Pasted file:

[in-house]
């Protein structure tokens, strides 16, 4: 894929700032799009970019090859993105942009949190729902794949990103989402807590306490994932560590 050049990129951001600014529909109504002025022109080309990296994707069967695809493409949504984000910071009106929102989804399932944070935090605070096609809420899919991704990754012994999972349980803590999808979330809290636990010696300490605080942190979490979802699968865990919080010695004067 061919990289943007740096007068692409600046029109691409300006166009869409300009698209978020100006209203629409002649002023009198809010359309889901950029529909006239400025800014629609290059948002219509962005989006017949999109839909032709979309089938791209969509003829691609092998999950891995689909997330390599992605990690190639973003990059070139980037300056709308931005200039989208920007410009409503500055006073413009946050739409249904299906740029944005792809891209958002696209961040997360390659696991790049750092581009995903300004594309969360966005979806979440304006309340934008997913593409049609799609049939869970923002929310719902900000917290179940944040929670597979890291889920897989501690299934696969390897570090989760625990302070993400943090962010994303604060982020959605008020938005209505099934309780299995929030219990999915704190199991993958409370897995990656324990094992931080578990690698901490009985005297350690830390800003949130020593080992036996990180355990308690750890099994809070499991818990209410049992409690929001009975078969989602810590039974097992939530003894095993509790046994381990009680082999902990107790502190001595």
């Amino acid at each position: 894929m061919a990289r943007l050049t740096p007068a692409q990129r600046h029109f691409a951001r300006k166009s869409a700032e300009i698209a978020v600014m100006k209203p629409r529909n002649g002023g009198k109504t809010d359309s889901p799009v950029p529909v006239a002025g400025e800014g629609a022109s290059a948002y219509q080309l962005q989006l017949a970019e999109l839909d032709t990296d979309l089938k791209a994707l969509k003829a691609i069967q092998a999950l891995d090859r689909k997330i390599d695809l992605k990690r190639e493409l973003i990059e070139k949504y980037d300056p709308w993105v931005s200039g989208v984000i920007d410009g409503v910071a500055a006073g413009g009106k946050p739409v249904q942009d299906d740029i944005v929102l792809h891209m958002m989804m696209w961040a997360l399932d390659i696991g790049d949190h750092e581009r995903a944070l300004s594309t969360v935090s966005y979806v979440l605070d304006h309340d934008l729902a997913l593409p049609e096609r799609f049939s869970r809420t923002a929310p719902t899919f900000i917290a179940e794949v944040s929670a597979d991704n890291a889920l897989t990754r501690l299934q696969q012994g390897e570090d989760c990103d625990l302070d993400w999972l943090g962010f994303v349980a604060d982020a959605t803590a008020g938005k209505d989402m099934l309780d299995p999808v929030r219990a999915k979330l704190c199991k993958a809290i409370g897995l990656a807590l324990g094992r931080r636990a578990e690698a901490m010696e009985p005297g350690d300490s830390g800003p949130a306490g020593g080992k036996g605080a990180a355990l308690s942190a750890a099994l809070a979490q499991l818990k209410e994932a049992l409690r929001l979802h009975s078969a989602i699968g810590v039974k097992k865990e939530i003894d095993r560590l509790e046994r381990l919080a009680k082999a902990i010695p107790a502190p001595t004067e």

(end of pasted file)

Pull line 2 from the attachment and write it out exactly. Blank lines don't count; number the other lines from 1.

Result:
């Protein structure tokens, strides 16, 4: 894929700032799009970019090859993105942009949190729902794949990103989402807590306490994932560590 050049990129951001600014529909109504002025022109080309990296994707069967695809493409949504984000910071009106929102989804399932944070935090605070096609809420899919991704990754012994999972349980803590999808979330809290636990010696300490605080942190979490979802699968865990919080010695004067 061919990289943007740096007068692409600046029109691409300006166009869409300009698209978020100006209203629409002649002023009198809010359309889901950029529909006239400025800014629609290059948002219509962005989006017949999109839909032709979309089938791209969509003829691609092998999950891995689909997330390599992605990690190639973003990059070139980037300056709308931005200039989208920007410009409503500055006073413009946050739409249904299906740029944005792809891209958002696209961040997360390659696991790049750092581009995903300004594309969360966005979806979440304006309340934008997913593409049609799609049939869970923002929310719902900000917290179940944040929670597979890291889920897989501690299934696969390897570090989760625990302070993400943090962010994303604060982020959605008020938005209505099934309780299995929030219990999915704190199991993958409370897995990656324990094992931080578990690698901490009985005297350690830390800003949130020593080992036996990180355990308690750890099994809070499991818990209410049992409690929001009975078969989602810590039974097992939530003894095993509790046994381990009680082999902990107790502190001595």